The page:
Identity theft involves a breach of data protection that is used to commit economic crimes involving electronic commerce including credit cards. If data protection is “adequate,” there would never be a security breach and no resulting identity theft. As governments lag behind technology, criminal laws are still evolving, and many countries do not have adequate criminal laws, much less enforcement capability, to deal with this growing endemic risk.
Identity theft is indiscriminate. It can hit in-house data processing, shared services organizations or outsourcing service providers. Statistically, however, if a larger universe of data is found in the hands of data dealers and data processors than in the hands of individual enterprises, identity thieves will naturally target the bigger data warehouses. This truth was shown in the newspaper headlines in the early 2005, when a handful of intrusions into data warehouses maintained by independent data processors was disclosed, with potentially millions of individual affected.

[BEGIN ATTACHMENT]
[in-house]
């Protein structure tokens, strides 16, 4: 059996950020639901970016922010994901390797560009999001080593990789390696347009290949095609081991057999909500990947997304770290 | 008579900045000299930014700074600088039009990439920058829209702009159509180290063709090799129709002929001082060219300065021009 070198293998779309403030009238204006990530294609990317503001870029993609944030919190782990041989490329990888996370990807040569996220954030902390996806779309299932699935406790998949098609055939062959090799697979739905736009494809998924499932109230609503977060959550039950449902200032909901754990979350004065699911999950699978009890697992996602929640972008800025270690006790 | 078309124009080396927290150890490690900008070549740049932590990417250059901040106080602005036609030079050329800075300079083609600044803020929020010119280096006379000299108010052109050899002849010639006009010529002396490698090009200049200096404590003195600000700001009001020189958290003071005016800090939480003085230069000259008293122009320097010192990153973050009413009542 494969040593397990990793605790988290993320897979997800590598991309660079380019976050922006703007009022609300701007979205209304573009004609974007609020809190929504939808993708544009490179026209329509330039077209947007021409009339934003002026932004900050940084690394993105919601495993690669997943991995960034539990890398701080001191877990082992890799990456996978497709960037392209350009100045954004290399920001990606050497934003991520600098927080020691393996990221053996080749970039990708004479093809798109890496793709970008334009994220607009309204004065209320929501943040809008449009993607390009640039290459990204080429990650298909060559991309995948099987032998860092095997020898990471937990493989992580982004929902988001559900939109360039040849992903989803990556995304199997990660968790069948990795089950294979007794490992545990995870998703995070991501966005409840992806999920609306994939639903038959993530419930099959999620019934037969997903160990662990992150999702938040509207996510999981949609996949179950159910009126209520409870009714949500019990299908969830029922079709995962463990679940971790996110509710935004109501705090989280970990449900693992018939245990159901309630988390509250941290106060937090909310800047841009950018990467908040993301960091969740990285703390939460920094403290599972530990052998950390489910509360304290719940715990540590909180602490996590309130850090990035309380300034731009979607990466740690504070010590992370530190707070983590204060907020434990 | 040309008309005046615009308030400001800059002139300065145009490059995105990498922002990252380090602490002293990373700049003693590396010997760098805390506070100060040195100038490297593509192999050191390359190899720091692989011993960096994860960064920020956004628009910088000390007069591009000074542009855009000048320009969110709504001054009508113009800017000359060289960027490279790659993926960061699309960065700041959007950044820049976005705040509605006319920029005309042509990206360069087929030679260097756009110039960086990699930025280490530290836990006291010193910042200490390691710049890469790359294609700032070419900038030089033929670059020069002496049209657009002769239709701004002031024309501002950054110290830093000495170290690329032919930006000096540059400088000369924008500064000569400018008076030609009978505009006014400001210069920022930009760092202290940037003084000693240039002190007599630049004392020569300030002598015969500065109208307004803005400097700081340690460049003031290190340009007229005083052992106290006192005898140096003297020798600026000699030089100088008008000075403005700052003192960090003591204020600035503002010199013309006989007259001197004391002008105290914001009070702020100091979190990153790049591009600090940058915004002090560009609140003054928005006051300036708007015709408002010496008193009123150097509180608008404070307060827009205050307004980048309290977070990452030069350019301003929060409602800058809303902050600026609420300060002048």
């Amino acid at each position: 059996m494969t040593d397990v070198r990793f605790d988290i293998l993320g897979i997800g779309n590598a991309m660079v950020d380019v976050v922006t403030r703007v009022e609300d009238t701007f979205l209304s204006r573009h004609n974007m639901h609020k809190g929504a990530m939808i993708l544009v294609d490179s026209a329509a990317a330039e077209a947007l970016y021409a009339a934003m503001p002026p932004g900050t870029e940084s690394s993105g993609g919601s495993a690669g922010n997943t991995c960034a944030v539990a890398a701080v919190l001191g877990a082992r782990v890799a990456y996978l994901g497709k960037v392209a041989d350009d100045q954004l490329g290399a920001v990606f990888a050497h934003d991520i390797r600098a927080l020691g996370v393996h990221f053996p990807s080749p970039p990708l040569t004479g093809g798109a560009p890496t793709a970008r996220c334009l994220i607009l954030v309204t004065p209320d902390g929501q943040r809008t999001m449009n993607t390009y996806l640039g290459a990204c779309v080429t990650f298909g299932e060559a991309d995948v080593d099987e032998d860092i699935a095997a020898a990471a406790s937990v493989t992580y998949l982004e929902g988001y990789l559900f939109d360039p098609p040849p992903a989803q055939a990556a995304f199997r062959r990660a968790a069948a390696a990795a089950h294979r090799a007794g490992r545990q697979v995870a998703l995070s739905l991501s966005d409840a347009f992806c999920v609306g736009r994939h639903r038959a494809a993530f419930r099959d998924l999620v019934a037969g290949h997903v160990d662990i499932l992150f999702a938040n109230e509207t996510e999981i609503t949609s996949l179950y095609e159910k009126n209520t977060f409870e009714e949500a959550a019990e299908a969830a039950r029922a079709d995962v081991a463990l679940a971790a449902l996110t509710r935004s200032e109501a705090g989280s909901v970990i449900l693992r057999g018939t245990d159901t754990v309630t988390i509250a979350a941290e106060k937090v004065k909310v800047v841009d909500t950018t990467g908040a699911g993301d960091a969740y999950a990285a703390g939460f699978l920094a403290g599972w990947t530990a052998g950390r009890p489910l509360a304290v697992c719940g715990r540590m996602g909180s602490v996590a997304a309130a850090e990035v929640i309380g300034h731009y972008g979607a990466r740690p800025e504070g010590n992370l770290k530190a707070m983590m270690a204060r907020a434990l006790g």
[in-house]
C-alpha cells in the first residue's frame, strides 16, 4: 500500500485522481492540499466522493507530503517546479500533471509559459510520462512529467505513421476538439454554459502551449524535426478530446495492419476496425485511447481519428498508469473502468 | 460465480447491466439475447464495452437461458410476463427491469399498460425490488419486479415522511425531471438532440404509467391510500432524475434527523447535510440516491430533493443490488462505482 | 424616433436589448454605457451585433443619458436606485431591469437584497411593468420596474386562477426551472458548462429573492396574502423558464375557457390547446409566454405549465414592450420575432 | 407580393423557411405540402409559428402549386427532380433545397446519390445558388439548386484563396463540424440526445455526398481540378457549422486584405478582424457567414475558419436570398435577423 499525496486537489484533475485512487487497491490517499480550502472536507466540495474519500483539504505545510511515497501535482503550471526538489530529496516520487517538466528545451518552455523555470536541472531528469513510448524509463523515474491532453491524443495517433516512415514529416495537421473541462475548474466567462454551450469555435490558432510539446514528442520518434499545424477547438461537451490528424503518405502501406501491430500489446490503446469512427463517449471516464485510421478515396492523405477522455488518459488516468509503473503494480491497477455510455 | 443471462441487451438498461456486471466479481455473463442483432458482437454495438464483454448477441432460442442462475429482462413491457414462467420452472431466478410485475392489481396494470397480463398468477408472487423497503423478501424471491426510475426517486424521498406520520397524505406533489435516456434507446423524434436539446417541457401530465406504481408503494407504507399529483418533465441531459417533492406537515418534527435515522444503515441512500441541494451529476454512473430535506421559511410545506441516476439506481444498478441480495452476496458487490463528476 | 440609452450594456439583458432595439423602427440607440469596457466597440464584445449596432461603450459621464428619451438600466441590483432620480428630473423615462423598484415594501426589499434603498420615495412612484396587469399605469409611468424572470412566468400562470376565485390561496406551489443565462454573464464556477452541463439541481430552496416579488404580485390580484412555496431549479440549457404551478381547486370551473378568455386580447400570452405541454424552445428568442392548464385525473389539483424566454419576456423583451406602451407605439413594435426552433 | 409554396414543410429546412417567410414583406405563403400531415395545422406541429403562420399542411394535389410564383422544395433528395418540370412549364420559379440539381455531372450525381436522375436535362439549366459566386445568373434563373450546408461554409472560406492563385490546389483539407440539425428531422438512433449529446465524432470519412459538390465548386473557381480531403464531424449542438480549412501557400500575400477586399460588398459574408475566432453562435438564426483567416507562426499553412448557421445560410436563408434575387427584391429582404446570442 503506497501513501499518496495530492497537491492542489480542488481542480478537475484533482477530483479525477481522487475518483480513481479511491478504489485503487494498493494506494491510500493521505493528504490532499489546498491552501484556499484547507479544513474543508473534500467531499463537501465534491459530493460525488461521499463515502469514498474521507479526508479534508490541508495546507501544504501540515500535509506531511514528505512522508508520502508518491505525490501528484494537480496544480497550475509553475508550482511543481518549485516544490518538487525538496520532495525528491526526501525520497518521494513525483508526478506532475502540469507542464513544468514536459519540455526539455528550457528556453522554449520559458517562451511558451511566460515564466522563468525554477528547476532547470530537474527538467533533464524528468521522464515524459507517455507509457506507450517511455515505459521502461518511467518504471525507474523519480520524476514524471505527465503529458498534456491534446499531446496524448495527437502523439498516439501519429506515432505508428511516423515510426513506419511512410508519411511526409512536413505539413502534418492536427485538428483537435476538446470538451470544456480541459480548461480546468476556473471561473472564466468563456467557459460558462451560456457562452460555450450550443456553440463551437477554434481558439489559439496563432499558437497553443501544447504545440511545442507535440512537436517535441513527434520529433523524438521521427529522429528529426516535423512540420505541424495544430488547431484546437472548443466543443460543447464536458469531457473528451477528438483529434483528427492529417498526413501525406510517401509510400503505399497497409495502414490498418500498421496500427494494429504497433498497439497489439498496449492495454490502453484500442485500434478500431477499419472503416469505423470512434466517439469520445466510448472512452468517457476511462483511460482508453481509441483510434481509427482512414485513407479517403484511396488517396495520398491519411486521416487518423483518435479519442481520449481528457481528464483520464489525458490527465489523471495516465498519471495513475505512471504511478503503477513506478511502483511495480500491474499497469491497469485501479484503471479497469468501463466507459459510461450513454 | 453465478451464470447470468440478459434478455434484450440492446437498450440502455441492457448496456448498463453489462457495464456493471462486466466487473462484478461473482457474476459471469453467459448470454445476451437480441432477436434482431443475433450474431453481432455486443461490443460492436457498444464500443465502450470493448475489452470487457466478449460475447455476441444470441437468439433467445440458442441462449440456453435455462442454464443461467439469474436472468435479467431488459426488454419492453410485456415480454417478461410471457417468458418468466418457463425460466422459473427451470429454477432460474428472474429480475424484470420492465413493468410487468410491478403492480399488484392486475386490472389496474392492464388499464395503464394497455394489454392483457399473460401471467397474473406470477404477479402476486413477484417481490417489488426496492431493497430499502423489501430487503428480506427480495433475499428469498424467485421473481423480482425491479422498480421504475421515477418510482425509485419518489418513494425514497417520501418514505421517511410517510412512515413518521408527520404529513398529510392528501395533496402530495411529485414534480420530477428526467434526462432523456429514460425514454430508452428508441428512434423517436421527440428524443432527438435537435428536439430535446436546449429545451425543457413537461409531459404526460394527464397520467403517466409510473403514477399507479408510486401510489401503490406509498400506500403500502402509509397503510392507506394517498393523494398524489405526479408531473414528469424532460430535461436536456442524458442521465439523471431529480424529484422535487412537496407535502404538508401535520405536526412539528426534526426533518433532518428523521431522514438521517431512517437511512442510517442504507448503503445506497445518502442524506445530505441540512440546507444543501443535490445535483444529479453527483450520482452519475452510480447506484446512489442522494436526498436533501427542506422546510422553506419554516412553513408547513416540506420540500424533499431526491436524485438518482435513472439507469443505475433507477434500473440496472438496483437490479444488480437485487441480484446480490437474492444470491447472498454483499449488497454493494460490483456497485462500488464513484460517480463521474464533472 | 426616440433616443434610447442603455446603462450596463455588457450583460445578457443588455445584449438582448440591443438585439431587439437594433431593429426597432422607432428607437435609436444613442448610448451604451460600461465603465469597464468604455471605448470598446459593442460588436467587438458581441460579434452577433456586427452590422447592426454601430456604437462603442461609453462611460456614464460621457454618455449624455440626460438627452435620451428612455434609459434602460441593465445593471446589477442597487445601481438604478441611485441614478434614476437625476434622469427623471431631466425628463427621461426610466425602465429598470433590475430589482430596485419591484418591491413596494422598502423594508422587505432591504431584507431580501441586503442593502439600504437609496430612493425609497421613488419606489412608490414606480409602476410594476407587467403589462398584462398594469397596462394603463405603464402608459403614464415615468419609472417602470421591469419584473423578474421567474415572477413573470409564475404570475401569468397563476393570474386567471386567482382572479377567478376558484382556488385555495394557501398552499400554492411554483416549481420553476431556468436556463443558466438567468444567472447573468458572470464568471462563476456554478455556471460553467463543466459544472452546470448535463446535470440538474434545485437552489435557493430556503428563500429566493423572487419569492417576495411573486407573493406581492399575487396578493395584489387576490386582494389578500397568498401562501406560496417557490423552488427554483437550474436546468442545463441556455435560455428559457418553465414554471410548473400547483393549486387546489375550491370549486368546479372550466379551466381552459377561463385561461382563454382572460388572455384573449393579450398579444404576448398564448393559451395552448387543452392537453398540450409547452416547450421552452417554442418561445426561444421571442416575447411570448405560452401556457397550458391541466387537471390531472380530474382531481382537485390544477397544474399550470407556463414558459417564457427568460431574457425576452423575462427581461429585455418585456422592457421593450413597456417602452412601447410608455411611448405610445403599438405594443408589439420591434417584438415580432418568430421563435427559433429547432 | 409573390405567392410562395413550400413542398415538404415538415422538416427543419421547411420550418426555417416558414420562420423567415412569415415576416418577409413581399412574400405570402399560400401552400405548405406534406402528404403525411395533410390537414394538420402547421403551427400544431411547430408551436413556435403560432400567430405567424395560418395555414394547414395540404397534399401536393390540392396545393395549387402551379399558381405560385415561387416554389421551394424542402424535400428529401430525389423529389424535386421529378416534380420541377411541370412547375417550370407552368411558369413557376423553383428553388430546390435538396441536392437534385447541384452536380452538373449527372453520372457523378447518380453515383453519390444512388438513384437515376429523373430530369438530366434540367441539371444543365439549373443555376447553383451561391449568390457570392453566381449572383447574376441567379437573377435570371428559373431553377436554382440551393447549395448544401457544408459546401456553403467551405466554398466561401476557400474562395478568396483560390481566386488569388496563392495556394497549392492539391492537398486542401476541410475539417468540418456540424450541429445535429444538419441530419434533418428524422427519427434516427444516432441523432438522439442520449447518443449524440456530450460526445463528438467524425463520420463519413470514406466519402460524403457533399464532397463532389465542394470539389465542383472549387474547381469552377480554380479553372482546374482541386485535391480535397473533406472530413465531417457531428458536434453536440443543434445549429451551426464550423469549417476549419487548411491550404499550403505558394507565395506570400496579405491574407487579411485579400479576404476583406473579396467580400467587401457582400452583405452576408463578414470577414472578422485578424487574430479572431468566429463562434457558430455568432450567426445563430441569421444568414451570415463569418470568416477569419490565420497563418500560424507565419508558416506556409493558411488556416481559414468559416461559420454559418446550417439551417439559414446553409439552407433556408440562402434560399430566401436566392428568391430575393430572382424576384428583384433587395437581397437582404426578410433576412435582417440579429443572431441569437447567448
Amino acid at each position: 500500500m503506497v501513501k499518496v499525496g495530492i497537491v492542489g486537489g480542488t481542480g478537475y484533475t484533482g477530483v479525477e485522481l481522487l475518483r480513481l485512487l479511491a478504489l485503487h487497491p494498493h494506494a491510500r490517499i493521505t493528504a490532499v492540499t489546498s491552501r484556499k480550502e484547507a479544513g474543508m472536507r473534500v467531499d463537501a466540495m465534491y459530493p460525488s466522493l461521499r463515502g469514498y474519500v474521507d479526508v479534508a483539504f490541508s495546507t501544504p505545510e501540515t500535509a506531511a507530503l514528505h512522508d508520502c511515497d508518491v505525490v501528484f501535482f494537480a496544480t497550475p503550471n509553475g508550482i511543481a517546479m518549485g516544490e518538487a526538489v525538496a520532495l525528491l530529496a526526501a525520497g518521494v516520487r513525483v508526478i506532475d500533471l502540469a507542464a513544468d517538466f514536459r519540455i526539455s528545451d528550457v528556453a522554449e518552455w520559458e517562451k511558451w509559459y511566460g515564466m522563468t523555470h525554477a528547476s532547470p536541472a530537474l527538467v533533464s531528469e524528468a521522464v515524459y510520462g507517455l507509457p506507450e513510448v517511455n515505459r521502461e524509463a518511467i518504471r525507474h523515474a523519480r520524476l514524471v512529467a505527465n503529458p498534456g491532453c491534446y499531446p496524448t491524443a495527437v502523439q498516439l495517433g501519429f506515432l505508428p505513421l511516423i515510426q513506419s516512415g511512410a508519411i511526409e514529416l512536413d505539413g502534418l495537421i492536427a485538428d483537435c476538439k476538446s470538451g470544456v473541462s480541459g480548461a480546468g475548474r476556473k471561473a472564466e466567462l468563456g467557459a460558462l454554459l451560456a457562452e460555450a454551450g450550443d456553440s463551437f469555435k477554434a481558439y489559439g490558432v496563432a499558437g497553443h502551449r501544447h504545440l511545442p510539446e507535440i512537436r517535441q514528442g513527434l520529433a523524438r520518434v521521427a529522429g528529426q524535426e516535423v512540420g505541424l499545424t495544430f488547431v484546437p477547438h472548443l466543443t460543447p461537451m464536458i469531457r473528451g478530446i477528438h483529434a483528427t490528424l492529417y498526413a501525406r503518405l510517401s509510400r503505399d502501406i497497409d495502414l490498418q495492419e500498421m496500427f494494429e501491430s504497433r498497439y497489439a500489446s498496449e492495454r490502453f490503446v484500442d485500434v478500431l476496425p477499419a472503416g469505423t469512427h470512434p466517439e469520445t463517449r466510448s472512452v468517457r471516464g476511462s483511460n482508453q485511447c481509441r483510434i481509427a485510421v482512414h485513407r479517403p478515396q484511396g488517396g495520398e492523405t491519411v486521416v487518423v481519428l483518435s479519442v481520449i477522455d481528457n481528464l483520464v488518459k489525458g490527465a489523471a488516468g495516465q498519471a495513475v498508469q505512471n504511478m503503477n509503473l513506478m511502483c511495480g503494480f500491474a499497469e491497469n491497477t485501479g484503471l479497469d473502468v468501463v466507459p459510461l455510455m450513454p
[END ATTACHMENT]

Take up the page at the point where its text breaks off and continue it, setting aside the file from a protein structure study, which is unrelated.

Parties to any form of data transfer, including insourcing and outsourcing, should maintain vigilance and commit contractually to adoption of appropriate procedures. For the enterprise customer, the persistent fear remains that the service provider will fail to maintain adequate security and that a severe blow to the enterprise’s reputation might ensue. Service providers share the same fear and should be ready. Indeed, one of the “unique selling propositions” in outsourcing may be the hyper-concern and hyper-infrastructure for protection of security and avoidance of identity theft.
The contract should deal with identity theft in a manner that reflects economics, law and technology.